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Objective: Although recovery increasingly guides substance use disorder services and policy, definitions of recovery continue to lack specificity, thereby hindering measure development and research. The goal of this study was to move the substance use disorders field beyond broad definitions by empirically identifying the domains and specific elements of recovery as experienced by persons in recovery from diverse pathways. Method: An Internet-based survey was completed by 9,341 individuals (54% female) who self-identified as being in recovery, recovered, in medication-assisted recovery, or as having had a problem with alcohol or drugs (but no longer do). Respondents were recruited via extensive outreach with treatment and recovery organizations, electronic media, and self-help groups. The survey included 47 recovery elements developed through qualitative work followed by an iterative reduction process. Exploratory and confirmatory factor analyses were conducted using split-half samples, followed by sensitivity analyses for key sample groupings. Results: Four recovery domains with 35 recovery elements emerged: abstinence in recovery, essentials of recovery, enriched recovery, and spirituality of recovery. The four-factor structure was robust regardless of length of recovery, 12-step or treatment exposure, and current substance use status. Four uncommon elements did not load on any factor but are presented to indicate the diversity of definitions. Conclusions: Our empirical findings offer specific items that can be used in evaluating recovery-oriented systems of care. Researchers studying recovery should include measures that extend beyond substance use and encompass elements such as those examined here--e.g., self-care, concern for others, personal growth, and developing ways of being that sustain change in substance use.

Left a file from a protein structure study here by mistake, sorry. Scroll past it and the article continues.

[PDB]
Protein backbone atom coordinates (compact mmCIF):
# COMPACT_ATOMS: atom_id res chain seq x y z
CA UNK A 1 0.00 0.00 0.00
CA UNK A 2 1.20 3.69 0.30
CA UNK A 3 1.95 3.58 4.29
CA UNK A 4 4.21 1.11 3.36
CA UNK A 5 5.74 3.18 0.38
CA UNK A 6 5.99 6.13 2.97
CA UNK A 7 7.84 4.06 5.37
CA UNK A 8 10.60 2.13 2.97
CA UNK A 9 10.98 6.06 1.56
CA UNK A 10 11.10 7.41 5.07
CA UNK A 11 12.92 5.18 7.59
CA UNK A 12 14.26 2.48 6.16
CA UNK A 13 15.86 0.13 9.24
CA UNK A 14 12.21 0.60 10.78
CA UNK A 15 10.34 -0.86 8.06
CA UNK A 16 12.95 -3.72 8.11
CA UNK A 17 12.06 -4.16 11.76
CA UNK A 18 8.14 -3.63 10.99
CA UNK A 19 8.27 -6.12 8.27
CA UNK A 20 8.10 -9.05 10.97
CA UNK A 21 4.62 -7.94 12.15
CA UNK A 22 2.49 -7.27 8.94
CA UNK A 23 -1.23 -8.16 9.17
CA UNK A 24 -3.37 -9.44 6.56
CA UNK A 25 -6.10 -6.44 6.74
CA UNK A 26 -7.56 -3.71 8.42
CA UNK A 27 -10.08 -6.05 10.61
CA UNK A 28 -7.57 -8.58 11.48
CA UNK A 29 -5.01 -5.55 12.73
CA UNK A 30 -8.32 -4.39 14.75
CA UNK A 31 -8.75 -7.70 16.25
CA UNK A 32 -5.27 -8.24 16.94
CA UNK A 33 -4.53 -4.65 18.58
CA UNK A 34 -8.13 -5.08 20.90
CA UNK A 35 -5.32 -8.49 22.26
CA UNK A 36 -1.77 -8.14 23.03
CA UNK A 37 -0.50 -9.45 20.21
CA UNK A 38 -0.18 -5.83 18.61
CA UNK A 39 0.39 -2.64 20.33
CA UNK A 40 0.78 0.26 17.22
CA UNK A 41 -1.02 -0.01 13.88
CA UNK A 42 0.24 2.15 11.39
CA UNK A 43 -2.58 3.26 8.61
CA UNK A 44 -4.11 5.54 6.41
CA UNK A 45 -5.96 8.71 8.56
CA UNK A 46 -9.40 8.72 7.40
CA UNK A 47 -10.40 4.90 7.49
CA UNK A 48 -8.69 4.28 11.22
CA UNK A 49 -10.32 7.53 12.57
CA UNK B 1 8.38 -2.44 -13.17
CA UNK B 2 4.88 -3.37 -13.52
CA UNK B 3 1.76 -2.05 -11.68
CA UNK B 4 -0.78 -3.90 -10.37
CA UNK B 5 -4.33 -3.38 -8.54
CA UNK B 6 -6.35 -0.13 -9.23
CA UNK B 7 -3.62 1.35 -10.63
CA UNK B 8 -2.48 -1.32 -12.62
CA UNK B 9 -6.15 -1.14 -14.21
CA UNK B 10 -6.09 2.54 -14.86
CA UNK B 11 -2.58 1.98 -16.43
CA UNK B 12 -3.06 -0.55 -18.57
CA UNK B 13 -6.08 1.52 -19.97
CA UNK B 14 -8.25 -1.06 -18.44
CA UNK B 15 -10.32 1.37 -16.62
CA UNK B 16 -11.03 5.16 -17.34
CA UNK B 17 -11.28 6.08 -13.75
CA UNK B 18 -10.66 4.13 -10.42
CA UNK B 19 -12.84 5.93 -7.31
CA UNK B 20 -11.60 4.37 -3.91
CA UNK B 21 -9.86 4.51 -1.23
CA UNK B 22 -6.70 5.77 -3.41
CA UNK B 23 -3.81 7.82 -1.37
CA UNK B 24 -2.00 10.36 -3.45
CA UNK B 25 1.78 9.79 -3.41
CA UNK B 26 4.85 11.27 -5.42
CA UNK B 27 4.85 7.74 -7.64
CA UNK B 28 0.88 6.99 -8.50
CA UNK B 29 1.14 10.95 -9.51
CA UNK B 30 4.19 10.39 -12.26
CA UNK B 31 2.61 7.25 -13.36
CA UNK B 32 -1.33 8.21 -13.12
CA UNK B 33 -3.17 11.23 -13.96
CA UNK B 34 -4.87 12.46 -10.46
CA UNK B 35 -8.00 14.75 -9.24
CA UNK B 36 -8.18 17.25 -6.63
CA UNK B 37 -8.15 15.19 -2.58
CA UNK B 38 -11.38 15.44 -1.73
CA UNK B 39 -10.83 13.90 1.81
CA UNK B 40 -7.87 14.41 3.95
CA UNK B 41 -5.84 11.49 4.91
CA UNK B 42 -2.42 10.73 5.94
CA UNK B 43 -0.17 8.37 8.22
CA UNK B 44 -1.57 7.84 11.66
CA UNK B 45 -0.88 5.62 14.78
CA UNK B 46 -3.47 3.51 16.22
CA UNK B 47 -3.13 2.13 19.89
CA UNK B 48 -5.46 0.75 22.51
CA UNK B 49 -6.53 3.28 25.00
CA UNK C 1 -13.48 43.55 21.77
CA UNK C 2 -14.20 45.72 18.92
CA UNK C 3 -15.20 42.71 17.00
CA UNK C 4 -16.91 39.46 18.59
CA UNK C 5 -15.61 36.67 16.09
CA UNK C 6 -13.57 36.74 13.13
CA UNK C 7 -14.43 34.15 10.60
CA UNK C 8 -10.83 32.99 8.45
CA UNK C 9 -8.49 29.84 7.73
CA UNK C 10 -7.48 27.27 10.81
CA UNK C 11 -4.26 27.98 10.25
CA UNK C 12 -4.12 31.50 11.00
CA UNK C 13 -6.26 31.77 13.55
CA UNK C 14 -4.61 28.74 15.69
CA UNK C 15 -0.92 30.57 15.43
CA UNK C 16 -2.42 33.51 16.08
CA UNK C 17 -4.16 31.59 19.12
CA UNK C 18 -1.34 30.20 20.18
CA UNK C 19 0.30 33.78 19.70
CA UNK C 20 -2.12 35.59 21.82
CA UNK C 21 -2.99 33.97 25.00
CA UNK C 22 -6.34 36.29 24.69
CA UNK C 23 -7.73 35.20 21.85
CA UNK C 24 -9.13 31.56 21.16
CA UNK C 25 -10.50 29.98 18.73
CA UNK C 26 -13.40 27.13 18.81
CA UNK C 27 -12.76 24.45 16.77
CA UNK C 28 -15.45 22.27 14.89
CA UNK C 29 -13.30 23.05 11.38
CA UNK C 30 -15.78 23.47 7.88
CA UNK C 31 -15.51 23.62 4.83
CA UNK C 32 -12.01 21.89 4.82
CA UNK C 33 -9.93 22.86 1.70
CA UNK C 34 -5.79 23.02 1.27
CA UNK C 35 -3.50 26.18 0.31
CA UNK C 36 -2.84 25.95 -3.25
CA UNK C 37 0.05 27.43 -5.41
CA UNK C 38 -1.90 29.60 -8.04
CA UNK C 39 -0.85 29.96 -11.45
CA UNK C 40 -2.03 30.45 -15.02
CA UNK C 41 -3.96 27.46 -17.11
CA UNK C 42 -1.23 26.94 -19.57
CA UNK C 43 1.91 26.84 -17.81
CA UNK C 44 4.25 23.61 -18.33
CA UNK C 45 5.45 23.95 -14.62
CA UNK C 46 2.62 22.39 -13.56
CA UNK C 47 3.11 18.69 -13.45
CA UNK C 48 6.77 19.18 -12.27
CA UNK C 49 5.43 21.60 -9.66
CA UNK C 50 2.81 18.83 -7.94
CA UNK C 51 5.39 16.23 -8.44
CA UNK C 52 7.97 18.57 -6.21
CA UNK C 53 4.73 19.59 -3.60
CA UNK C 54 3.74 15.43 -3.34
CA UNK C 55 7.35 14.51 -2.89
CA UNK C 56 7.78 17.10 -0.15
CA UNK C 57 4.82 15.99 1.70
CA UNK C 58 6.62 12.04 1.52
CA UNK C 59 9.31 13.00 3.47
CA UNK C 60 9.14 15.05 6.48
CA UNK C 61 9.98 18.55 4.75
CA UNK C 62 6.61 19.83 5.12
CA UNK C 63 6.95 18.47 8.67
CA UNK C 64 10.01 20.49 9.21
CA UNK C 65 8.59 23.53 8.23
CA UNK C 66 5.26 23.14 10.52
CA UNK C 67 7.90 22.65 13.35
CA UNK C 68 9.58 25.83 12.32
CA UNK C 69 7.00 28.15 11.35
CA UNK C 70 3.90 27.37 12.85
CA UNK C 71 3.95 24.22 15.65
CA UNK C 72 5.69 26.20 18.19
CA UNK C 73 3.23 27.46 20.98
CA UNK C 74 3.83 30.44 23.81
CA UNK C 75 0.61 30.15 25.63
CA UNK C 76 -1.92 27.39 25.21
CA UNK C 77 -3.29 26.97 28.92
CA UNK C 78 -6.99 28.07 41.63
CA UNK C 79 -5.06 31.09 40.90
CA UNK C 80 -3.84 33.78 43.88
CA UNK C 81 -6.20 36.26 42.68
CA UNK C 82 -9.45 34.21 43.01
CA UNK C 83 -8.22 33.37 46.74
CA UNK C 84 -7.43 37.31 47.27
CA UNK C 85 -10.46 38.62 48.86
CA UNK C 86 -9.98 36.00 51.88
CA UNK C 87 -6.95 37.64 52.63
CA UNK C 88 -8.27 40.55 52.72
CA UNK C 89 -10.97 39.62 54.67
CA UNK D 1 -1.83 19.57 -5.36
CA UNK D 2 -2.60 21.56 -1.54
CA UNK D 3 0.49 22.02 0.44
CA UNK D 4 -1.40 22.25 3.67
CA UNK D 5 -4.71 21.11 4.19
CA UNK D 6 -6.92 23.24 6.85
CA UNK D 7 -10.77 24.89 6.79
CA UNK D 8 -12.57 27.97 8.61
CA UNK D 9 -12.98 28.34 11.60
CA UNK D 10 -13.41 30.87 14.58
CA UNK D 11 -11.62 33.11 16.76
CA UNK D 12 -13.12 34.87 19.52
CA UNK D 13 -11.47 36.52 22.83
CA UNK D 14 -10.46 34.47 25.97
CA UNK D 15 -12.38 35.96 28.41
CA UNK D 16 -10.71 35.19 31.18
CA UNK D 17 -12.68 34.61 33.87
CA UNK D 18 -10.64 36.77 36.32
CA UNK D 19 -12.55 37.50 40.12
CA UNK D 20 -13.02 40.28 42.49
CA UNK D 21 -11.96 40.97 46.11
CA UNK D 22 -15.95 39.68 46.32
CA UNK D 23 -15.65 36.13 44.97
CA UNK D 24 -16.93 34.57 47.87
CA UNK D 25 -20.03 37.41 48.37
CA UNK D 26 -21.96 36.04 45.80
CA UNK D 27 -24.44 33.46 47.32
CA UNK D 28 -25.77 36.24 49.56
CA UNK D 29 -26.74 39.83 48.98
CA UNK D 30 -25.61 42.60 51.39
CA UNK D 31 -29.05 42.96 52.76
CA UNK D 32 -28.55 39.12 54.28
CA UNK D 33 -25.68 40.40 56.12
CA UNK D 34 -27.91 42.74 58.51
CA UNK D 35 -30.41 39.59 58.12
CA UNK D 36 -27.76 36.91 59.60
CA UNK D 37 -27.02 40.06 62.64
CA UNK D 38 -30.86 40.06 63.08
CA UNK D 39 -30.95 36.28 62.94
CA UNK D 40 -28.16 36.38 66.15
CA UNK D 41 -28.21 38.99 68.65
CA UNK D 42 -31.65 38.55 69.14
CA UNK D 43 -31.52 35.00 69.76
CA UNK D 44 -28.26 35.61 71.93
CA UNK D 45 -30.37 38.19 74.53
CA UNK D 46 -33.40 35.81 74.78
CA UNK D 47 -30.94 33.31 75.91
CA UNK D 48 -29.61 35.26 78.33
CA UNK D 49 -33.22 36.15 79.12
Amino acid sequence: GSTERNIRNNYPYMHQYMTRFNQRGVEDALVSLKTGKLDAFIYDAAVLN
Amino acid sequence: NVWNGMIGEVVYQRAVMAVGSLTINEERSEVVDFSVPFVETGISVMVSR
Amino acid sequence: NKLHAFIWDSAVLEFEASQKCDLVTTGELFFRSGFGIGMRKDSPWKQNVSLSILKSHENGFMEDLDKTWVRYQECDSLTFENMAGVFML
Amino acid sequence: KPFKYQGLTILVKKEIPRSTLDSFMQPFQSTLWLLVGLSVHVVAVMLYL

Sexual problems are routinely dealt with in National Health Service (NHS) clinics across the UK. This is a service evaluation of the Maudsley Psychosexual Service situated in South London. It incorporates retrospective information on 609 referred patients over a three year period (2015–2017) with complex and persistent sexual problems. The majority of patients were referred from within the South London area of which 65% were male, mean age 40 with the female mean age being 34 years. Of referred individuals with varied sexual problems the greater numbers 78% came via primary care, 10% from acute medical service and 8% from acute psychological services. Of patients who were both assessed and treated 65% completed their planned treatment. These patients improved to below the cut-off point for distress and showed improvement in condition. The majority of referrals identified as white whilst those identifying as Black, Asian or Mixed Ethnic were notably under-representative of the patient community. Of those patients completing treatment 79% did so with a mean of 19 sessions supporting our treatment protocol for complex and persistent sexual problems. Given the financial challenges the NHS is experiencing it is fitting this evaluation indicates patients in this service are receiving care appropriate for their needs.